Why obesity often requires surgery
It is an "increasing" problem - and in the truest sense of the word: every fourth German is considered too thick, and the trend is rising. "One of the reasons is that food can be obtained anytime, anywhere, even in large quantities and at a relatively low price," says Professor MD Thomas Carus. "On the other hand, you hardly have to move today if you do not want to. You sit at home on the sofa, eat chips and watch movies for hours. You do not even have to go to the cinema anymore," says the head of the surgery, who heads the Asklepios Westklinikum in Rissen, the center for obesity, which is called "obesity in jargon".
From a body mass index (body weight in kilograms divided by height squared) of more than 40, a patient is considered morbidly obese. "Concrete example: A woman who is 1.70 meters tall and weighs 130 kilograms is morbidly obese," says the physician whose heaviest patient weighed in at 320 kilograms. Of course, the equipment in the operating room must be designed for this, because a conventional table only carries patients up to 135 kilograms.
But what happens before an operation? "A rigorous diet. It must first be tried in a conservative way to drastically reduce the weight," says surgeon Carus, who habilitated in Dresden at the University Hospital Carl Gustav Carus - named after a famous ancestor. "Every kilo less helps! Because although no one dies of obesity, but thousands of concomitant diseases. The risk of having a heart attack or stroke and developing diabetes is extremely high. One can say: If the body mass index is over 40, one lives on average ten to 15 years less."
However, losing weight is not easy, the fight against the kilos a marathon of discipline. Most of his patients - 20 a week sees Carus in the Obesity Center in cracks - would have tried all kinds of diets. "Some take off wonderfully even in a spa clinic, but back in the wild, the yo-yo effect beats mercilessly." Therefore, an accompaniment to the diet is essential, the expert said. "The current model is designed for six months and is based on three pillars: nutritional counseling, exercise therapy and behavioral therapy." However, the balance makes little hope: Not even half of all patients manage to lose so much weight in this time that surgery no longer necessary.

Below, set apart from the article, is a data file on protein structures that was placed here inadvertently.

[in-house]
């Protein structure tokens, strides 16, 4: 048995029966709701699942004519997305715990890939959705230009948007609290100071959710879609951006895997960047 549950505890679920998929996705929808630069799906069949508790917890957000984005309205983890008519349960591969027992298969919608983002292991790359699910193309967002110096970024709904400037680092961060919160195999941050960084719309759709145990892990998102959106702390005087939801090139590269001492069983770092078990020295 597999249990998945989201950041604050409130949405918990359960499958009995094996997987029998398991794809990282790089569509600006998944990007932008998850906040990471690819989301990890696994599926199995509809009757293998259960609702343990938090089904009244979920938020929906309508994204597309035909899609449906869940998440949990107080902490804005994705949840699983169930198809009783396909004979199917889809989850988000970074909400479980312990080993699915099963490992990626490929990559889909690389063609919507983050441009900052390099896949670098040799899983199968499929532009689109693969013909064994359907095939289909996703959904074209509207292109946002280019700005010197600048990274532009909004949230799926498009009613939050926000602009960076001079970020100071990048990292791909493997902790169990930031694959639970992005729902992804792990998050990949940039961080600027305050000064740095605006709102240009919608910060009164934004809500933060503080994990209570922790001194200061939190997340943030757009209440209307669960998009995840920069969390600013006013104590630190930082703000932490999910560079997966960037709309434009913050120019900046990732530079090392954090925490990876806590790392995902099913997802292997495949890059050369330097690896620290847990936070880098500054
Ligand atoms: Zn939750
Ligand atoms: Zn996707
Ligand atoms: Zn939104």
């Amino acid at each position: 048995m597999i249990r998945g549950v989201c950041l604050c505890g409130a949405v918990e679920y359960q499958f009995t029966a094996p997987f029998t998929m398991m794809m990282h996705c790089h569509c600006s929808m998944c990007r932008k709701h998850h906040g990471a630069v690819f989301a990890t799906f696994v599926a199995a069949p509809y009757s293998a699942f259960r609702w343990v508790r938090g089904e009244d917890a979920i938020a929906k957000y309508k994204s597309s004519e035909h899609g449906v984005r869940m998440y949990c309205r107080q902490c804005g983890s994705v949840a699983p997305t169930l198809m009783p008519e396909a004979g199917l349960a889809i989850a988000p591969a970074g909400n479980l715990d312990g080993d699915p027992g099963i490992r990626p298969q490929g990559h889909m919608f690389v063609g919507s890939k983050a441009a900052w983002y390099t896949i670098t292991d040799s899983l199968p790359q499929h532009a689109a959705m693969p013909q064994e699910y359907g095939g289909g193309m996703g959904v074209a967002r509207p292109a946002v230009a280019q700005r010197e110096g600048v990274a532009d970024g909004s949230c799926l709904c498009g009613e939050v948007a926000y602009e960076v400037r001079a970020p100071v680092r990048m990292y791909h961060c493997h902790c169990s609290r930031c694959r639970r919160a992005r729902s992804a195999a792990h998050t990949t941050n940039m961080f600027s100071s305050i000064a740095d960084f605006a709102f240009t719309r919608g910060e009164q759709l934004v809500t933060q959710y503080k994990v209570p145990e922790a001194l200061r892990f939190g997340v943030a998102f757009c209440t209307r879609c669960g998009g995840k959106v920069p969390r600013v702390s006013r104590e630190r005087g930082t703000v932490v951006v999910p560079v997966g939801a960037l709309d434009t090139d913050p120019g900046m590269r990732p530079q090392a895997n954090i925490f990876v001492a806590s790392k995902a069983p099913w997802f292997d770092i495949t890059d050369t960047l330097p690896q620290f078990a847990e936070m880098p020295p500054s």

So is the gastric band left? "No, we just build them out," says the cracker and laughs. In the 1990s, this was the operation of choice, but today many of the gastric bands installed at the time made mechanical problems. "In addition, the system is too easy to cheat. You can still pour gallons of cola or drink chocolate. Although the stomach is encased by a foreign body, but preserved in full size and waiting for delivery."
Meanwhile, the so-called hose stomach has prevailed worldwide. "The stomach is reduced in this fairly easy, about 30-minute keyhole surgery, so that the patient later feels a stretch stimulus after a few bites, the saturation begins faster." A good quarter of the original weight lose most patients after. However, personal responsibility is also the key to success here. "Because of course you can with a lush, greasy food, the tube stomach to break easily," warns the passionate kite-surfer, who likes to go to the Baltic after a long day in the clinic, "again for two hours on the board to rise".
In obese patients with diabetes that is difficult to control or heartburn, the gastric bypass is often chosen instead of the tube. "However, this procedure alters the metabolism and is complicated in the aftercare, because one relies on food supplements."